A. G. Cairns-Smith has proposed a mechanism by which evolution may produce
changes in the genetic substrate of organisms. His theory illuminates one
aspect of how today's high-technology mechanisms of heredity are most likely to
The idea is perhaps best explained by a diagram:
The large, yellow regions represent phenotypes.
G1 is the primary genetic substrate, and G2
is the secondary one.
Arrows within organisms indicate paths of genetic expression.
A simple organism with genetic substrate G1 produces substance
G2 as a component of its metabolic processes.
G2 is inherited - and comes to carry heritable information.
Gradually, G2 displaces G1 as the primary
genetic material for the organism.
Differing types of "phenotype construction" technology
The differing shapes of the phenotype regions in
the diagram above are intended to indicate that the second
genetic substrate may facilitate the construction of
qualitatively different types of phenotypic machinery,
compared to what is available from the original genetic
This effect may be responsible for driving the adoption of
the secondary genetic substrate - if this allows more
convonient access to superior phenotype-construction
The principle of genetic continuity
Before this mechanism was clearly elucidated, it was widely believed that the
principle of genetic continuity would rule out many types of dramatic
changes to the genotype. It seemed that any modification would require the old
genotype to still be readable by the new genetic machinery - in order to
maintain a continuous line of descent of viable organisms.
Consequently, it seemed likely that the original genetic material was related to
the modern genetic machinery such that the two could be linked by a series of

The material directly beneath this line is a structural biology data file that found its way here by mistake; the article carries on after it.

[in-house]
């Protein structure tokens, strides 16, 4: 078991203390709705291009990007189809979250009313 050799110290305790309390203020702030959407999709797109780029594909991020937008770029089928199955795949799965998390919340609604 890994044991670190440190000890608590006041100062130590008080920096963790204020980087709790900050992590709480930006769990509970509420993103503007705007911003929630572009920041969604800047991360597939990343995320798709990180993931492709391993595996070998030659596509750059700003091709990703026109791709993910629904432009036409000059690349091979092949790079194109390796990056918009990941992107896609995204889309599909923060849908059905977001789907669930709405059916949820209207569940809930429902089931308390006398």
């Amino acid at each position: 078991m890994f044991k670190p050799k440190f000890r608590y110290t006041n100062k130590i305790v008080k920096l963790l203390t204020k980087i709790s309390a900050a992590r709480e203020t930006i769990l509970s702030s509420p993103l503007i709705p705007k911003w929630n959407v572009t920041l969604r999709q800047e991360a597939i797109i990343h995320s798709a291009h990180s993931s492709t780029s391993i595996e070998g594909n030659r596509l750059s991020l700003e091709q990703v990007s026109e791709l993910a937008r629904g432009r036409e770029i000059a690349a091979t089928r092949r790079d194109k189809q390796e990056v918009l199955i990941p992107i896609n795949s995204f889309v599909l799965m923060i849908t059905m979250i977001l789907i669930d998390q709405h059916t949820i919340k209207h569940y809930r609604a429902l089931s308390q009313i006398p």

The mechanism of genetic takeover allows for the possibility that a secondary
genetic material can arise not as a modification of the primary one,
but rather from molecules synthesized under its control.
The possibility of genetic takeovers allows for extremely
dramatic changes in the genotype without violating pure Darwinian
gradualism. It consequently provides great freedom when considering what the
very first genetic substrate might have been.
The resulting liberation allowed Cairns-Smith to propose that the first living
organisms were in fact extremely different in their construction from
the type of organism we are now familiar with.
In fact, he proposed that our ultimate ancestors were actually
clay mineral crystals.
Regardless of whether his theory of crystalline ancestry is correct, it
still seems very likely that genetic takeovers were involved in the
origin of today's genetic machinery.
Evolution of the genetic substrate
A genetic takeover provides a clear scenario in which an organism
contains more than one type of heritable material.
Initially the second genetic material is not critical to the organism,
and may thus be subject to variation and natural selection - without changes
necessarily resulting in a non-viable organism.
A booster rocket
A cursory look at the diagram suggests that there is no mechanism for
information to be transferred between the two genetic substrates. The second
substrate has to "start from scratch" in coming to describe the organism.
A sceptic might suggest that this is just as difficult as the secondary genetic
material arising from scratch out of inorganic material - but this is not the
The secondary substrate can be a thermodynamically unlikely object, whose very
existence would be implausible in the absence of an existing evolutionary
process and natural selection. This alone means the primary genetic material is
In much the same way that a spaceship traveling into space requires a booster
rocket to get it out of the atmosphere, so early life required a boost from a
different mechanism to those which act as genetic machinery in modern organisms.
This is because the modern genetic mechanisms are too sophisticated to plausibly
form under pre biotic conditions.
In the same way that a spaceship discards its booster rocket as dead weight, so
the initial genetic machinery appears to have been completely discarded now that
a superior, high-technology alternative has been evolved.
While an immediate form of translation if the information present in
the primary genetic material to the language of the secondary material need not
exist, it is still possible for a significant quantity of information
to be transmitted across the divide between them.
The primary genotype is responsible for providing an environment in which the
second genome evolves.
Since the components in the original phenotype are replaced gradually,
approximately on a one-at-a-time basis, there is likely to be a functional
relationship between the original components and their replacements.